Guardianship describes the legal responsibility of parents to make decisions and perform duties in relation to their child’s upbringing. Married parents are automatically joint guardians of their children. Neither separation nor divorce changes this.
Section 2 of the Children and Family Relationships Act 2015 gives new rights to unmarried fathers, Civil Partners, step- parents, cohabiting couples, grandparents and those acting in loco parentis to a child.
Who is automatically a Guardian?
- The mother of the child
- The father of the child married to the mother
- The unmarried father who lives with the mother for at least 12 months (9 months before the birth and 3 months after the birth)
- Adoptive parents whether married, civilly partnered or a cohabiting couple or survivor of them
- A parent
A person other than a parent if:
- They are married, civilly partnered or cohabiting with a parent of a child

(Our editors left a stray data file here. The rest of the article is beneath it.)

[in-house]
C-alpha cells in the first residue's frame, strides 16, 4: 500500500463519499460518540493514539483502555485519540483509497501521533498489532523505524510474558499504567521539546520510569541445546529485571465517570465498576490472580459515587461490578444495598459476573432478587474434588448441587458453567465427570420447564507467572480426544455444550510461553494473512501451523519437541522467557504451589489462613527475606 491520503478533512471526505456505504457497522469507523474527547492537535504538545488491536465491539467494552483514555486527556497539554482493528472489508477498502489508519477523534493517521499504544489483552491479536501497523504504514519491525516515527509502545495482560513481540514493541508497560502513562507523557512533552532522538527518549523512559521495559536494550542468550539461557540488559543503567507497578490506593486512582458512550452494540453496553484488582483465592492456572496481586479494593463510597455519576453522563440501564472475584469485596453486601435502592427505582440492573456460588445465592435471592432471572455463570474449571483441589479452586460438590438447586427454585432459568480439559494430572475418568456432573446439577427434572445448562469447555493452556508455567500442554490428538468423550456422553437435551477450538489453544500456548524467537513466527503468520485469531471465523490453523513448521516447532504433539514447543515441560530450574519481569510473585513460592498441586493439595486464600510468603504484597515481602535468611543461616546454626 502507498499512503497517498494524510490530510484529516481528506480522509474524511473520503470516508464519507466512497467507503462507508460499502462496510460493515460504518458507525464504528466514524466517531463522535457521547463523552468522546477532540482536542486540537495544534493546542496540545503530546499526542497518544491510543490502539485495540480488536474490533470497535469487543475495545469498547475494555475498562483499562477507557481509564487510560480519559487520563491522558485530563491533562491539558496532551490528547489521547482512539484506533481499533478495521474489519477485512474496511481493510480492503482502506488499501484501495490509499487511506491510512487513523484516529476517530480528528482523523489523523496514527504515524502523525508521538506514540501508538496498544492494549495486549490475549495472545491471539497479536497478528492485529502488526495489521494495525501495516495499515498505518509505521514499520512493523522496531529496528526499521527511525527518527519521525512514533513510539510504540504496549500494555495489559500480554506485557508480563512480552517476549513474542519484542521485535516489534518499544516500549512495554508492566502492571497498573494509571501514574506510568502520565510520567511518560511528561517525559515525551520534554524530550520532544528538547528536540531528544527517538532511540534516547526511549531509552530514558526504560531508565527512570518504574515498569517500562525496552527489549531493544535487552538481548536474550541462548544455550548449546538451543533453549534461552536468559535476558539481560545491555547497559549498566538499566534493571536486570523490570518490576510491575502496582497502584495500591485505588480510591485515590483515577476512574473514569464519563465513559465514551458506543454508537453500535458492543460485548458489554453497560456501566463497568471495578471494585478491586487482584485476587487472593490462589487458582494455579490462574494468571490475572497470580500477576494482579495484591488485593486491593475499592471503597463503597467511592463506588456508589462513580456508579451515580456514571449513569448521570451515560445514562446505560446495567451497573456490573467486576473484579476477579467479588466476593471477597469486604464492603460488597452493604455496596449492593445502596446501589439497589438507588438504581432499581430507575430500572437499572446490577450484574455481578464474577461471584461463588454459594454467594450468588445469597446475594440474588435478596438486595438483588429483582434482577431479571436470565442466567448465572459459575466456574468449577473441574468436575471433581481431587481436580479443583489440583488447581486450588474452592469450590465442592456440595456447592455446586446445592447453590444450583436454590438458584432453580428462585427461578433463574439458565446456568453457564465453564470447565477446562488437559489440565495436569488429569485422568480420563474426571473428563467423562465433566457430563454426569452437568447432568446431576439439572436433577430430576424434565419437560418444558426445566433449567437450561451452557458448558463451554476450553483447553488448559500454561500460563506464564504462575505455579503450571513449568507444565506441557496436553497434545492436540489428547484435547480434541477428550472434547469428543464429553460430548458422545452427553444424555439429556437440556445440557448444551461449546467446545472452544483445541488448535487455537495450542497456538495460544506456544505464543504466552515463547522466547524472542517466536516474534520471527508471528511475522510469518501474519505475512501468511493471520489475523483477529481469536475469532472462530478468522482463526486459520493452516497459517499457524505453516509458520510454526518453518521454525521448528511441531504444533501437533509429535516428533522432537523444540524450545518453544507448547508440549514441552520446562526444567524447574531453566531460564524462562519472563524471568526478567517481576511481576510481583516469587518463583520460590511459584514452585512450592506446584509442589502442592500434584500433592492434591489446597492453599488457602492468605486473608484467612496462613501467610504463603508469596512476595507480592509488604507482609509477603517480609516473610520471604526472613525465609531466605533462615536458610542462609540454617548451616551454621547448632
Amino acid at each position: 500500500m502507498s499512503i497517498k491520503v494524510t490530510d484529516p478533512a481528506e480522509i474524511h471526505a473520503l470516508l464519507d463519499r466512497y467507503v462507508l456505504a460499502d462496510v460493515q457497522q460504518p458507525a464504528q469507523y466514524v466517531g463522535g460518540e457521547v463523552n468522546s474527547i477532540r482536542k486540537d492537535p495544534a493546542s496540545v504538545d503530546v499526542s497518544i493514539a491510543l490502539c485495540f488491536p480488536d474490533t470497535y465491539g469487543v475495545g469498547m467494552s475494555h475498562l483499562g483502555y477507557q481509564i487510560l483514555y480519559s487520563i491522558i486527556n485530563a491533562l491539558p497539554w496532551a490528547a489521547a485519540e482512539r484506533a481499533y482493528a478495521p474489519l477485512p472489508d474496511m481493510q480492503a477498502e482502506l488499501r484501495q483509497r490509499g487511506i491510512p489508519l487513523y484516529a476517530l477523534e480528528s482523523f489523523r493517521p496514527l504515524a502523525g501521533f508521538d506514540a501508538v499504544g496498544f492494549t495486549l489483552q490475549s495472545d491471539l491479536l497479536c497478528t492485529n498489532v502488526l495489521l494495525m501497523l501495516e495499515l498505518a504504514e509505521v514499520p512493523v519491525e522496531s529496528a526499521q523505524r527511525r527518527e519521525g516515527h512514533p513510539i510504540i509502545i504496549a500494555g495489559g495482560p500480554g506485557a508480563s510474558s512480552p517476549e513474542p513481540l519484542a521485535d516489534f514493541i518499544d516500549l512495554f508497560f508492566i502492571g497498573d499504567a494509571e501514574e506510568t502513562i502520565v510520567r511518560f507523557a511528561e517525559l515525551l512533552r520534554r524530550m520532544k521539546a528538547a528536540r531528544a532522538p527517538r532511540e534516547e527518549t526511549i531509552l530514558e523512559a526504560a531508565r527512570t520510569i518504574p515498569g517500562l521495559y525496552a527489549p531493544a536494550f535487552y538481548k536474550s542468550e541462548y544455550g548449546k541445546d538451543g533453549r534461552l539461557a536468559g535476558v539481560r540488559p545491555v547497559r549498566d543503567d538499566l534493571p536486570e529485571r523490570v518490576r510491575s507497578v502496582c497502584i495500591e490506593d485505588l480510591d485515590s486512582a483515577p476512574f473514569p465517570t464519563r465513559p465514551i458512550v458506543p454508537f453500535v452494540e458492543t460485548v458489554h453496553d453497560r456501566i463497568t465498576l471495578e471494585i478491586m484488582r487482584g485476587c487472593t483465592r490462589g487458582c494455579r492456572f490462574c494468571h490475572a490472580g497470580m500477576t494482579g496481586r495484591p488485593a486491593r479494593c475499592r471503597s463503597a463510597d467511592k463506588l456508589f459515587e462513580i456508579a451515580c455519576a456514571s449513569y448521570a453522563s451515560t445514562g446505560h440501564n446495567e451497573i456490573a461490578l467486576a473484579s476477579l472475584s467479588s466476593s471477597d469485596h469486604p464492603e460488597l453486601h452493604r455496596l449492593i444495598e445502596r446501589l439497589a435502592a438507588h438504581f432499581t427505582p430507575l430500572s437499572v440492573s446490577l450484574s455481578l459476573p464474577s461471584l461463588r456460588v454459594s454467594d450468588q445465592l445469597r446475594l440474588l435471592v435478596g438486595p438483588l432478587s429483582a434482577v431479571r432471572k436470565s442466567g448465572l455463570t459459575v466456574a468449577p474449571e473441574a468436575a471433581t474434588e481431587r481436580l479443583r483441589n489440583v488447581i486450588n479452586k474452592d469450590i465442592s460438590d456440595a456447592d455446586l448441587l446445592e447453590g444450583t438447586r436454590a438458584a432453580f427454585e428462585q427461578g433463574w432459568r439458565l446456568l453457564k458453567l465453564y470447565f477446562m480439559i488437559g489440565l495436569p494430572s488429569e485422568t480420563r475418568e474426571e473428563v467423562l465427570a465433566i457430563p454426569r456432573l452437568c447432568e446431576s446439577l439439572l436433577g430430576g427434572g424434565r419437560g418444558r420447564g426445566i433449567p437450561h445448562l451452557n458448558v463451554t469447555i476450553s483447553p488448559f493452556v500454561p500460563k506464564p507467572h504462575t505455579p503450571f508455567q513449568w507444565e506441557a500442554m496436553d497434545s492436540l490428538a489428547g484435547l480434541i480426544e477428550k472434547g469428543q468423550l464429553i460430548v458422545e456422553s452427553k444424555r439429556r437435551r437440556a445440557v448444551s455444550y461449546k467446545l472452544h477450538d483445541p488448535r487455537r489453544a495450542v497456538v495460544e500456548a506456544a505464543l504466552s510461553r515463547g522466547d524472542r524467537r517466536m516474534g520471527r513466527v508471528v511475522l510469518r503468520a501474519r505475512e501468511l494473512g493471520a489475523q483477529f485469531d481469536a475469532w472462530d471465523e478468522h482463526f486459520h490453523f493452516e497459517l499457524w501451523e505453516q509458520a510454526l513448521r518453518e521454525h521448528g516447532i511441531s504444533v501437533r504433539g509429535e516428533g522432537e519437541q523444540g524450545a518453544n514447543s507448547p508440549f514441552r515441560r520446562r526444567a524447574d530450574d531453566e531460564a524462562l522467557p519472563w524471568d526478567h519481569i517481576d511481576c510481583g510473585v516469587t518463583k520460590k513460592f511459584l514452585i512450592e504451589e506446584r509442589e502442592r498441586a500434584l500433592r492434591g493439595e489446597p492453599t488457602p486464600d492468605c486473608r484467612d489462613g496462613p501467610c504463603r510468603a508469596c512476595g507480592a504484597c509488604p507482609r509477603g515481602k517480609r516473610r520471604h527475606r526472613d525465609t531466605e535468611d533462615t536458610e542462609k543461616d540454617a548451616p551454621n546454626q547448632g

- Or they have provided day to day of the child for a continuous period of twelve months and the child has no parent of guardian willing or able to rear the child and provided that notification is given to the parent of the child and also to TULSA (The Child and Family Agency) and guardian consents or that consent is dispensed with. The child will have the right to have his or her opinion taken into account . The Court can order what guardianship rights the guardian will be given and will take into account the relationship between the child and the applicant guardian and the best interest of the child.